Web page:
While I’m still building the Thunderbolt, I figured I need a new challenge in terms of flying and I would also like to fly a bigger plane than the ones I own right now. Due to being busy in other areas, the Thunderbolt may take a while to get finished, so I decided to buy an ARF for the upcoming flying season. In addition to my under construction warbird, I opted for an aerobatic civilian plane: the Hangar 9 Christen Eagle II 90. Power will be electric.
Yesterday most of the parts arrived. I now have the airframe, prop (APC 17x8E), ESC (Hacker MasterSPIN 80), batteries (2 sets of 2x 4S 4000 mAh 35C Turnigy nano-tech packs), receiver (Graupner HOTT GR-12) and all battery connectors. The motor (e-Flite Power 90) is in backorder and will join the party in a few weeks. I still need to pick the servos, but they ought to be digital and high-torque.
Upon opening the box of the plane I was in for my first surprise. Not only had the pilot become loose, it also smashed both dashboards. It is a common issue with this kit, that the pilot tends to come loose, because oddly enough, Horizon glues the pilot onto the covering inside the cockpit with only a few drops of glue, instead of gluing it to the wood underneath the Oracover. So I was prepared to secure the pilot from beneath with some screws, but it turned out to be a little worse than expected:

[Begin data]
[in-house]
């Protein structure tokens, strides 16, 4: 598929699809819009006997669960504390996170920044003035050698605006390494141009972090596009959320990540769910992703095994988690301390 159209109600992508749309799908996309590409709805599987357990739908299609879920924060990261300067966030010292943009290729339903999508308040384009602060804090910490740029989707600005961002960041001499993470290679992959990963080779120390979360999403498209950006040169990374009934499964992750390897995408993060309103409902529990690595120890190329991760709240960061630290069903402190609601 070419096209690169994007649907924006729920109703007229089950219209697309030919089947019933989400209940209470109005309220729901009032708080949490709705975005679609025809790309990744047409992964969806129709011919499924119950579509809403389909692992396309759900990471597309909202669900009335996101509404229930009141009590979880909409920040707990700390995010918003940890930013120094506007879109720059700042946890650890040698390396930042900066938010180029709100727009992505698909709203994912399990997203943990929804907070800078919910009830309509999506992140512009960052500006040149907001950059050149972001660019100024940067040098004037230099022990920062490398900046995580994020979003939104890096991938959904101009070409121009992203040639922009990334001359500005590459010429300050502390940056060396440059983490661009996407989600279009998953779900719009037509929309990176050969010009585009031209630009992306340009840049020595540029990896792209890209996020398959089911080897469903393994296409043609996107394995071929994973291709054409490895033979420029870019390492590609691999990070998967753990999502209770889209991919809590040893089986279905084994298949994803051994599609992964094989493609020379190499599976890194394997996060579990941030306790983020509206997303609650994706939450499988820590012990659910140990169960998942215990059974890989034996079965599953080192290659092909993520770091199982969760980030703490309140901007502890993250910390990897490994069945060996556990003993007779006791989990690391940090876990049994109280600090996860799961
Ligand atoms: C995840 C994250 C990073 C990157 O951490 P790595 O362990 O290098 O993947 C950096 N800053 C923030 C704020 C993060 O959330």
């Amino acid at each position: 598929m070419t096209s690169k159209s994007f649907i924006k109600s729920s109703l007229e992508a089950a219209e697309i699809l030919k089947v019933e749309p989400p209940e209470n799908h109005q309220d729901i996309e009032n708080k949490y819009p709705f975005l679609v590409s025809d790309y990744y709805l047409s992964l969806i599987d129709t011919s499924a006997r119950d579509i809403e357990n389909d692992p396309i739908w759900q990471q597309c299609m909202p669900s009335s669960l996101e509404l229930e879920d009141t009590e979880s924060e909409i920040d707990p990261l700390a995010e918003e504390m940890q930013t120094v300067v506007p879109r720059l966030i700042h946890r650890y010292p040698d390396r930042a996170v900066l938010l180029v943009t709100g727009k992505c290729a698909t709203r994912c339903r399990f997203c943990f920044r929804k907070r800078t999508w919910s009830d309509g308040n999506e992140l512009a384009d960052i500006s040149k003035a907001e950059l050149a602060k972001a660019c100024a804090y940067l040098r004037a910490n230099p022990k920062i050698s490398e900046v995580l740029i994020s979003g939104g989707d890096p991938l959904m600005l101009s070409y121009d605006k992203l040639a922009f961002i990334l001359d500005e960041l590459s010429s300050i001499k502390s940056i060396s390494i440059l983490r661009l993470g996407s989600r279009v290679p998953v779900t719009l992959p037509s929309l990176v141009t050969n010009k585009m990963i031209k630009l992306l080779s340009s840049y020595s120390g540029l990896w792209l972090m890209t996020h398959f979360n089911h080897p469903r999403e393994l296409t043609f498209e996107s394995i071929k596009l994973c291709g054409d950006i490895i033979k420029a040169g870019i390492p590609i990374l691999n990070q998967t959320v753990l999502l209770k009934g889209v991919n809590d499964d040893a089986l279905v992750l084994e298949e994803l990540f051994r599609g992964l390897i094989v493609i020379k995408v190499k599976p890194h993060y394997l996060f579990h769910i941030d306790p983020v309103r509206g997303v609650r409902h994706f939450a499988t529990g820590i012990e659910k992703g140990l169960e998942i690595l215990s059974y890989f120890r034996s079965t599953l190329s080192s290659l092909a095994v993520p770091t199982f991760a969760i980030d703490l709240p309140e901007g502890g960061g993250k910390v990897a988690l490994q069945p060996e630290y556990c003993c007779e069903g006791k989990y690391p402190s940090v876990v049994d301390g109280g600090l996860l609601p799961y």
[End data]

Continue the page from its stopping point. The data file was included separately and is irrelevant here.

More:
- The pilot came loose, and..
- … tore off some covering,
- … knocked out the middle dash,
- … slammed into and completely punctured the front dash,
- … made lots of scratches on the inside of the canopy with the paint of his helmet.
And since the canopy is glued on already, everything inside the cockpit is hard to reach, let alone glue or fix. But tonight I took a shot at it and enjoyed myself as if I was building a ship in a bottle, working only through some small holes on the sides. I patiently removed all scratched with a damp cloth on a small stick, removed the covering under the pilot as well as the little snips around the base of the pilot, painted all bare wood black to cover up the missing covering and removed some glue patches on the inside of the canopy while I was at it. I then glued the pilot back in place with some 30-minute epoxy and also found a way to re-attach the middle dash: I put some drops of contact glue in the corners of the dash and on the corners of the intended location, shifted the dash to the right spot on two skewers acting like some rails and, when the contact glue cured for about ten minutes, removed the screwers and pressed the dash into position. Everything worked out great. Tomorrow I will glue in the front dash with white glue and I will also secure the pilot with some screws from beneath.
As you can see, we’re almost good to go again and if I am ready with the cockpit I will clear out some space in the workshop and start following the supplied instructions.